I was planning to write an article on the current state of GAME and Gamestation entitled “Just What Is GAME Doing?”. Both chains are owned by The GAME Group, are the only large-scale gaming store chains in the UK and have run into recent financial difficulty, most notably, being turned down for credit by publishers Electronic Arts and Ubisoft. Sony is clearly showing little confidence in them either, as all PlayStation Vita games come with a sticker attached proclaiming the game to be the property of Sony until passed to the customer – indicating that GAME are effectively loaning all titles from the publisher until sold to the customer.
It was never looking good for both GAME and Gamestation, but recent developments revealed by a Sunday newspaper have indicated that things are worse than we thought. So, instead of writing an article asking about what GAME is doing, I’ve written a piece explaining why the company is taking the action it is – and what could happen if things go south.
In the middle of the week, Twitter and the games media alike exploded with news that GAME was holding a huge sale on all pre-owned games and, as later learned, consoles, cutting prices in a frenzy that saw PlayStation 3s going for £100 and 3DS handhelds for just a handful of pennies more. My own Twitter stream was packed with people declaring their intention to effectively clear out their local GAME and Gamestation stores as prices plummeted into pences rather than pounds, and my own examination of stores yielded surprising results. GAME in Perth reduced brand new copies of Resistance 3 to £19.99 and Fallout: New Vegas‘ complete edition to £24.99 – these were later reduced to £14.99 and £19.99 respectively, on the same day, in the space of a few hours as units failed to shift.
Talking to members of staff at a more local GAME store, they confessed that the “Spring Clean” promotion being held in stores across the country was, unofficially, a complete fire sale held to prevent the firm from going into administration. The presence the sale had on social media is a sign that the strategy may well have been working, and my local GAME stores have been more crowded than normal as of late, indicating that troubles might be easing – until news came in earlier today suggesting that the fire sale is not so much a hint at potential trouble in the future as it is confirmation of trouble in the here and now.
As documented by UK games trade magazine MCV, British broadsheet The Sunday Times has revealed that The GAME Group has hired financial advisers Rothschild to find a buyer for the troubled firm should it go into administration in the next two weeks. This will only happen if the company cannot afford to pay the rent for their approximately 600 stores – which would explain the fire sale and the immediate need to raise rent money. That desperate tactics are needed – and that the time limit is so short – suggests that GAME are in more trouble than we might have imagined, and that their time could well be up in the space of a fortnight. Their share price this morning is more than self-explanatory: GAME’s value on the London Stock Exchange has dipped below 1p/share, bringing their market capital down to around £4 million. That is, in simple terms, shockingly bad.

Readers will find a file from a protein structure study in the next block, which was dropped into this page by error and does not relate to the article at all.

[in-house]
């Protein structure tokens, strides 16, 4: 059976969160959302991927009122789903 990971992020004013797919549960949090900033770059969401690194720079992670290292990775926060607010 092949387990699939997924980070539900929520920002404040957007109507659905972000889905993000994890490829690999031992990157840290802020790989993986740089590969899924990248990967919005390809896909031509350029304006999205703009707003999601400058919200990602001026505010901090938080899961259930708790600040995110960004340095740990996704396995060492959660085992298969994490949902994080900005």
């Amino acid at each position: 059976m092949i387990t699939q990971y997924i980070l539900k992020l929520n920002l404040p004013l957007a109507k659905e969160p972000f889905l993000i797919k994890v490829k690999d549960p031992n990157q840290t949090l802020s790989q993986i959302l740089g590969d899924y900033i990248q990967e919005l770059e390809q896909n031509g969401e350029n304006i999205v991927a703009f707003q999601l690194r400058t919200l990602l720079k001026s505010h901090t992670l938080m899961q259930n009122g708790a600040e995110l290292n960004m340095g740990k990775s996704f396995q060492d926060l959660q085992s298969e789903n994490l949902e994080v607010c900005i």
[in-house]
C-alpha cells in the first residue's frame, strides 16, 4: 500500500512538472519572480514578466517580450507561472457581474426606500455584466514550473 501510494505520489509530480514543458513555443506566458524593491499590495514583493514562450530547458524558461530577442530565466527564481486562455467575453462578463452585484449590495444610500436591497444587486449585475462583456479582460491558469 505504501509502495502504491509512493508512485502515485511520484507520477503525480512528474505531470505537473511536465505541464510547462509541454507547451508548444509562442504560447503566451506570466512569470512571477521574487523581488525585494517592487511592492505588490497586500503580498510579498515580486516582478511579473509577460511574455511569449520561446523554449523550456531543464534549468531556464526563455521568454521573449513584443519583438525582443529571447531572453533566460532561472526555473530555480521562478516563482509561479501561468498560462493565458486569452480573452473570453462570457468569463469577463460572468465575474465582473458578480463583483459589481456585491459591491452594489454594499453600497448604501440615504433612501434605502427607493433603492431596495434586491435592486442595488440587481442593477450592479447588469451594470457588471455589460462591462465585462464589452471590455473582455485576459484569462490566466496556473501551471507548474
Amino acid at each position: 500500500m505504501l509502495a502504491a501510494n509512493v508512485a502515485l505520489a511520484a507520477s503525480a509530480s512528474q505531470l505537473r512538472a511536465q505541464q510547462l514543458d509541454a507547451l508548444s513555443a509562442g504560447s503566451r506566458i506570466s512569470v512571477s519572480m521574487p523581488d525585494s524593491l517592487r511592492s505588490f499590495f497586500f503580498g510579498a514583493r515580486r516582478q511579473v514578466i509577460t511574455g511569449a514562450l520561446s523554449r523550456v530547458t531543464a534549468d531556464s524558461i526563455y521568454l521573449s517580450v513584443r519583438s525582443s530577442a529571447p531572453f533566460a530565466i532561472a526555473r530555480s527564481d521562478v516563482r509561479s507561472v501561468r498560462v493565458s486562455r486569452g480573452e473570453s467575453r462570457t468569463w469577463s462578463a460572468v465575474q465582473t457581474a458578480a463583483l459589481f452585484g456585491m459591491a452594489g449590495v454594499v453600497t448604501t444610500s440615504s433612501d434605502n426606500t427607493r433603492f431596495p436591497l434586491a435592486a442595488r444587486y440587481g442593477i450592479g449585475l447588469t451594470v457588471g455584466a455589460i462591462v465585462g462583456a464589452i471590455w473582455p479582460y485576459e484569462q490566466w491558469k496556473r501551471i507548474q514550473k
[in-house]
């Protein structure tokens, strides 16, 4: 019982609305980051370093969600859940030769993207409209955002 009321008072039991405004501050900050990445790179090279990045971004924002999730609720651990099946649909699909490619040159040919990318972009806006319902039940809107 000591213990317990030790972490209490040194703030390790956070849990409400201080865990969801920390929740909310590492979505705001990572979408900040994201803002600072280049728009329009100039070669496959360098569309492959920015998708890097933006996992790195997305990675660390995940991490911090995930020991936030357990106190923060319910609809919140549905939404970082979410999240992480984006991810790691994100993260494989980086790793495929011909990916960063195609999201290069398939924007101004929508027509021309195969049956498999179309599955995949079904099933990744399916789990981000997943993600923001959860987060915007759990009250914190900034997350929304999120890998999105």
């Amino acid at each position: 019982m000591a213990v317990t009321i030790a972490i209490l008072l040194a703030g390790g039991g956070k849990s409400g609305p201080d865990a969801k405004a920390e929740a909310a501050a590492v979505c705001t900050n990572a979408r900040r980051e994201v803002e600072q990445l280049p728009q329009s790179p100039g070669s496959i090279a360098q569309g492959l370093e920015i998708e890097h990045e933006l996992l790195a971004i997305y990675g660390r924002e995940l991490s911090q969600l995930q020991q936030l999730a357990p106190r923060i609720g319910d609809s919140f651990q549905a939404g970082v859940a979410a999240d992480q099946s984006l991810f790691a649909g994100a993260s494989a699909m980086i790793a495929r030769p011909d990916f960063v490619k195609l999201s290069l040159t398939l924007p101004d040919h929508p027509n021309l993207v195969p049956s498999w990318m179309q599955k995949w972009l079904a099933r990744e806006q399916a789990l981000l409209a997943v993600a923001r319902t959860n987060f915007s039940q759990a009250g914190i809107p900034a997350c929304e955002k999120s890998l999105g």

But what would happen if GAME does go into administration, putting thousands of jobs at stake and threatening to remove gaming from the high street altogether? One big option, discussed quietly with some GAME employees and naturally chugging its way around the rumour mill, is a GameStop buyout. A dominant force in the Republic of Ireland, the American gaming giant has closed stores in Northern Ireland and England in order to better focus on their UK online business which launched in July 2011. Reports in UK newspaper The Independent have already suggested that the company is interested in GAME’s stores in Spain and Portugal and could well buy them should The GAME Group put them up for sale and simply refurbish them as GameStop stores, in a procedure known as pre-packaged insolvency. This would mean that most if not all jobs are kept – unless GameStop opts for restructuring – and similar procedures could well be carried out in the UK should GAME enter administration in two weeks’ time.
This is, of course, all speculation. GAME and GameStop are refusing to comment on any matter related to the buying or selling of stores, but should GAME fall – and it’s looking more and more likely that it will – it would be wonderful, for the sake of the UK games market, if the Americans were there to catch its fall. Not that GAME had anything to do with Mass Effect 3‘s UK number 1 this week, which makes you wonder if we really need them after all..
Original photo by Damien Walters, filched from BBC News